Of particular interest is the agency’s involvement in a global distributed wind consortium, through the International Energy Agency’s IEA Wind Initiative.
Globalism! Under IEA Wind, the Energy Department’s National Renewable Energy Laboratory is paired with Pacific Northwest National Laboratory to tackle IEA Wind Task Number 41, which is headed “Enabling Wind to Contribute to a Distributed Energy Future.”
The basic idea is to model the distributed wind sector on the smashing success of small scale, distributed solar around the globe.
“In the not-too-distant past, spotting a solar panel on a rooftop or powering a small health center in a rural community far away from the grid was a rare occurrence,” NREL explained in an article posted last week. “Fast forward a decade and the once-rare sighting is now ubiquitous. The on-site, distributed solar energy boom is powering everything from single-family homes to entire industries.”
Interesting! The Energy Department’s community solar initiatives could also provide a model for pushing the distributed wind envelope, but we’ll let them hash that out.
A lot of firepower is stirring the IEA Wind pot. NREL listed Austria, Belgium, Canada, China, Denmark, Greece, Ireland, Italy, Korea, and Spain as consortium members, and additional nations may also join the fold.
Green Hydrogen & Rural Electric Cooperatives
As a relatively new IEA initiative, so far the consortium has been mainly focused on setting the stage for agreed-upon methodologies and standards. The next steps include creating a data catalog for sharing information, and developing a detailed international research plan that updates current standards.
Things get super interesting when you consider that the consortium’s mandate includes energy storage, because just last month the Energy Department launched two new lab consortia to support new hydrogen and fuel cell research.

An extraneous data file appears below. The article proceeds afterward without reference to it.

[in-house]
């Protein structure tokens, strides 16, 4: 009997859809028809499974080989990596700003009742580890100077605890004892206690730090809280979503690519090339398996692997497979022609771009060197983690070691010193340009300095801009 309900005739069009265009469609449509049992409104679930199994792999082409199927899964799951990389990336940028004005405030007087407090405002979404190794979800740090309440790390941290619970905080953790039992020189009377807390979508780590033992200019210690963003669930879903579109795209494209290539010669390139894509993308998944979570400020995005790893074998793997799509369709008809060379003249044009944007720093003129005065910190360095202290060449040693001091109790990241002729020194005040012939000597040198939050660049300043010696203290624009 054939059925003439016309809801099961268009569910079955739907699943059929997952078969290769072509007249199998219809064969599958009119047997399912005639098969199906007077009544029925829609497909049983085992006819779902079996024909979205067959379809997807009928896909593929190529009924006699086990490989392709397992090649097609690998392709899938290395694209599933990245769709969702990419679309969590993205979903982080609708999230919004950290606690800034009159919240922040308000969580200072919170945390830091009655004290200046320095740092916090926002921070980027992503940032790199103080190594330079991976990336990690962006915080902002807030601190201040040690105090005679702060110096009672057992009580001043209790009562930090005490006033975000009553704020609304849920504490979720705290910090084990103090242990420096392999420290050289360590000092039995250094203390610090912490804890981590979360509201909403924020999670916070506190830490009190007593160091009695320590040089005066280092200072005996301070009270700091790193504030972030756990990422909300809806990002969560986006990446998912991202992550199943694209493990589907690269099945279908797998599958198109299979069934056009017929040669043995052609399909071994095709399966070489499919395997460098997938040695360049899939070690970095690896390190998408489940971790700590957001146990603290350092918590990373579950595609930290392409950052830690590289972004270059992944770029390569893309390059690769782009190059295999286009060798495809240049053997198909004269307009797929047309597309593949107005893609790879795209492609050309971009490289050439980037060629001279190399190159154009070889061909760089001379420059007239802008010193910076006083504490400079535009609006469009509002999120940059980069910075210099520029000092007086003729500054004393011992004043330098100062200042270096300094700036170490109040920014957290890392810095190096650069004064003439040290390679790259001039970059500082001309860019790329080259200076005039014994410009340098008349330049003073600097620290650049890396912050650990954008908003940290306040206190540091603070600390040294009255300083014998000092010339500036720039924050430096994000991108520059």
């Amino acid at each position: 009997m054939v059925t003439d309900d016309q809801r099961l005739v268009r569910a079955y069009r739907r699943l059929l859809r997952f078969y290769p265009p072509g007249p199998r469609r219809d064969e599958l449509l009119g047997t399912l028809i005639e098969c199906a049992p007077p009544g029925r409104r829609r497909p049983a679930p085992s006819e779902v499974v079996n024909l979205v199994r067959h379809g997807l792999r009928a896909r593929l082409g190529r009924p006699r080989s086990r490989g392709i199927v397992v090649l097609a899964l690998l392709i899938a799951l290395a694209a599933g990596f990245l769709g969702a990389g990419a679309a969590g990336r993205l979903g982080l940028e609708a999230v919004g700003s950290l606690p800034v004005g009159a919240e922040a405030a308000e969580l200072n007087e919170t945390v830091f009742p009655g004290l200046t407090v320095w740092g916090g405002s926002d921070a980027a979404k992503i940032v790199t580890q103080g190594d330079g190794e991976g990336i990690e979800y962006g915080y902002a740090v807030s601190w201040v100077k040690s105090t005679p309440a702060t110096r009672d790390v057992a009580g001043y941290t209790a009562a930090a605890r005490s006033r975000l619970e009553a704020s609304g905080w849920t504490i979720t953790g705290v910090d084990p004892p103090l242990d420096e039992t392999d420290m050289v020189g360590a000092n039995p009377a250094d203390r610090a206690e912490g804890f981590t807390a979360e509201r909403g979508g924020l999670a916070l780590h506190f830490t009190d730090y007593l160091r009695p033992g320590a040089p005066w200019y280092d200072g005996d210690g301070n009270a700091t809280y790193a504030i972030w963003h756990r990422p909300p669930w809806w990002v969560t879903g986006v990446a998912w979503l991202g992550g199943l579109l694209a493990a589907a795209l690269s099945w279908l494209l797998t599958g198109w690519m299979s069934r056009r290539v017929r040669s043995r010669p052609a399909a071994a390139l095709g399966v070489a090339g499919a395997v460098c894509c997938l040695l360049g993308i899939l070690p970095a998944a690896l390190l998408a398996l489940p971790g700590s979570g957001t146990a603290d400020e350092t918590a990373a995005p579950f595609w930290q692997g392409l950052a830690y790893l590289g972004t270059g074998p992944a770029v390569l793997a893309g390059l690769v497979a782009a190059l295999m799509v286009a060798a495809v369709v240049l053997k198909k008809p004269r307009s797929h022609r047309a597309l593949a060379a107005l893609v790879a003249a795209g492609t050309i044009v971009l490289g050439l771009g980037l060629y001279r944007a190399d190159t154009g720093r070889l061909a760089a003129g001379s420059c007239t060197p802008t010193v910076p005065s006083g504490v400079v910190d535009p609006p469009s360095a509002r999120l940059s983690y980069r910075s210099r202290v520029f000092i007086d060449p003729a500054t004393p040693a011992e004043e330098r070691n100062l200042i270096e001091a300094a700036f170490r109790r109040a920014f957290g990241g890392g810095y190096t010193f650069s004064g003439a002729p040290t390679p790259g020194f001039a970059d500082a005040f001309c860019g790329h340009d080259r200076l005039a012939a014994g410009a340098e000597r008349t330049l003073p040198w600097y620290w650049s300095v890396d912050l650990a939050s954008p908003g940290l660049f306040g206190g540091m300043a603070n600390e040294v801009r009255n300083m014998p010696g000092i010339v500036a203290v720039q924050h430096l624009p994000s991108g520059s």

Don’t get too excited yet, because this particular initiative is not quite a snug fit with the distributed wind area. One lab consortium will focus on large-scale electrolyzers that can handle fossil inputs as well as renewable energy to produce hydrogen. The other will focus on fuel cells for heavy duty transportation, with the aim of developing a market-ready long haul fuel cell truck.
On the other hand, both consortia are aimed at cutting costs and making the technology affordable as part of the Energy Department’s broader H2@Scale initiative in support of hydrogen and fuel cells. The ripple effect of the two new consortia could contribute to a rosier financial picture for smaller-scale green hydrogen generation, which in turn could help support the bottom line case for distributed wind.
To be clear, H2@Scale is not strictly a green initiative, because its portfolio still includes fossil gas for hydrogen production. However, the Energy Department has begun to downplay natural gas in favor of diversification in general and renewable energy in particular based on resilience, reliability, security from price volatility, and sustainability.
With pressure for a green COVID-19 recovery growing by the minute, that policy drift toward green hydrogen is likely to gather steam in the coming months and years. If you have any thoughts about that, drop us a note in the comment thread.
Another factor to consider is the nation’s sprawling network of rural electric cooperatives. Due to their unique regulatory status and public service mission, REC’s have more flexibility to innovate and deploy emerging technology, including renewable energy and energy storage.
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Image: “Hydrogen gas is a massively important industrial chemical for making fuel and fertilizer, and a clean, high-energy-content molecule that can be used in fuel cells or to store energy generated by variable power sources like solar and wind” by Greg Stewart/SLAC National Accelerator Laboratory via Eurekalert.